Try to find and write down your personal patterns. In whatever format, whether as a diary, mentally or in a calendar. It is important that you clarify what you need to get out of yourself. Then it will be easier for you to retrieve that when it matters.

3. Follow the policy of small steps

We often have an image of how something should be. Let’s come back to the colleagues, who seem to have no trouble speaking in front of the assembled team. It is not uncommon for us to want to achieve exactly that immediately. That this is impossible is often already perfectly clear and yet we are impatient.

James Clear describes an alternative approach in his book “Atomic Habits”. He recommends not to put yourself under pressure, but to play with the body’s own reward system. So instead of resolving to finally get sporty this year, according to Clear, it makes more sense to do at least one small exercise every day. The effect is surprising. You can do one push-up a day with ease. The reward system doesn’t care that it was just one. It was sport that counted. What happens then is very simple. If you stay on the ball continuously, there will suddenly be days when you do more sport. Because the mat has already been rolled out. Or you notice that it’s easy for you. Maybe it’s even just fun. And so the big goal becomes a realistic result that can be achieved in small steps.

That can be applied one to one to our situation. If you would like to approach people more actively and with more ease, then start in small steps. Maybe it’s a loud “good morning” when you walk into the office in the morning. Or a Slack message to a colleague with an update that you would otherwise not dare to send. Maybe you just decide to say something at the next team meeting. No matter what it is. Start somewhere and stay tuned. Your reward system won’t let you down.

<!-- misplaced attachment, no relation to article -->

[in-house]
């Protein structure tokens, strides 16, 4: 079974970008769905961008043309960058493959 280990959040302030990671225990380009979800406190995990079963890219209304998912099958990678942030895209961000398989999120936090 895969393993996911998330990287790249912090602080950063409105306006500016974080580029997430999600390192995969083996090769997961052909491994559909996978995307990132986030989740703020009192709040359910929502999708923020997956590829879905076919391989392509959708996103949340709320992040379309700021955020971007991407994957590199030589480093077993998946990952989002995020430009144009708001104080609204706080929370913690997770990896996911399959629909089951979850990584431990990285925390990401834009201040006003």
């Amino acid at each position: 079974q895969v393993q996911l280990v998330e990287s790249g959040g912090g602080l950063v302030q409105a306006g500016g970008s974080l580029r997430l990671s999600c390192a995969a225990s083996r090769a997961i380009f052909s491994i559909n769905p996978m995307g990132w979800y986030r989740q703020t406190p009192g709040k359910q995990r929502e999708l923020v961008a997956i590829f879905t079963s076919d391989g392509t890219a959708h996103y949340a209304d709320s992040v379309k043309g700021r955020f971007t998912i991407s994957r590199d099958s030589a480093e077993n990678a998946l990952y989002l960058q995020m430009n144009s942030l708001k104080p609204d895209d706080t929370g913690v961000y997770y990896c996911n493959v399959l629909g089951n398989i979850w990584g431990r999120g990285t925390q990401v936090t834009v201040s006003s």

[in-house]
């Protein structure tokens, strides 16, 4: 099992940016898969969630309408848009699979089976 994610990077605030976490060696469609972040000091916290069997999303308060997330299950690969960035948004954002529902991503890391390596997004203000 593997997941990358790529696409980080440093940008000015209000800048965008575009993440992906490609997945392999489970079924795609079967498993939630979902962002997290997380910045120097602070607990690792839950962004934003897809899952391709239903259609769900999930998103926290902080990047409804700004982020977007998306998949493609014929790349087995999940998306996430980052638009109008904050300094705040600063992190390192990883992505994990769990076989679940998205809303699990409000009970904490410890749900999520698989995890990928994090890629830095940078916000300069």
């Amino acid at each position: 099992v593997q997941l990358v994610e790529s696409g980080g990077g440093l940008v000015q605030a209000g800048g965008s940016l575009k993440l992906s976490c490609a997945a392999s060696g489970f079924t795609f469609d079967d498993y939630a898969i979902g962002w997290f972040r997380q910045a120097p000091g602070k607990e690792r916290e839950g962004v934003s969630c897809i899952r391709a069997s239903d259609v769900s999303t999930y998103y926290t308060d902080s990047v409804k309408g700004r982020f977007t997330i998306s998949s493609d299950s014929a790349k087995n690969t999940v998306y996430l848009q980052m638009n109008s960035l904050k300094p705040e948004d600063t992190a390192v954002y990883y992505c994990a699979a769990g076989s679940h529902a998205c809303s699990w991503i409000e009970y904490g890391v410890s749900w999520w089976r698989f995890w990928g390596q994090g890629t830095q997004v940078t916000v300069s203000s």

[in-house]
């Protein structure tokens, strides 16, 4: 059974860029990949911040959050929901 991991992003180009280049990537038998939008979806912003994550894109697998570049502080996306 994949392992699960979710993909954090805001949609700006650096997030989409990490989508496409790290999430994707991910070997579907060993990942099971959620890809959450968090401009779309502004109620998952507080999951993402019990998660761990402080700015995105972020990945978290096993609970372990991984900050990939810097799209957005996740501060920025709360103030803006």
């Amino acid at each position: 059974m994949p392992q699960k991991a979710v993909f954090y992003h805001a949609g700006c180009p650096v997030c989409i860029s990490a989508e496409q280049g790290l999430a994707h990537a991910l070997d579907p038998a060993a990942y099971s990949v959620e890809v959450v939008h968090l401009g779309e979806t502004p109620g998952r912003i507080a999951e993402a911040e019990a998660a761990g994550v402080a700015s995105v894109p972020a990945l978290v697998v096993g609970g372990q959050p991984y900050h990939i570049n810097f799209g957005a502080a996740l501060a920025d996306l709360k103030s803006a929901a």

4. Find oases of calm

Mindfulness is a big trend, but you don’t have to become an expert in meditation or yoga. It is completely sufficient to develop an awareness of where your limits are and to respect them. In point 2 you have already learned to develop a feeling for the situations in which you can get out of yourself. It is just as important to keep an eye on your own batteries. No one can function with dead batteries and the more empty the batteries are, the longer they have to be charged.

Introverts in particular tend to lose a lot of energy when they are in contact with many people and have many social interactions. It is said, for example, that Barack Obama is an introverted character and that he needed his moments of retreat after every public appearance.
Take the same right and try to figure out how to charge your batteries. And if there are smaller things 10 times a day that contribute to well-being, it is important that you give yourself this space.

Just start today.

You can start right away without going out of yourself. At Miro, for example, there are simple templates for creating a stakeholder map. Or you can create your own format, e.g. as described here.
Personally, I always like to add a personal element to the stakeholder map. I mark people with whom I feel easier to deal with and start there. (The reward system is happy …)

And now get started!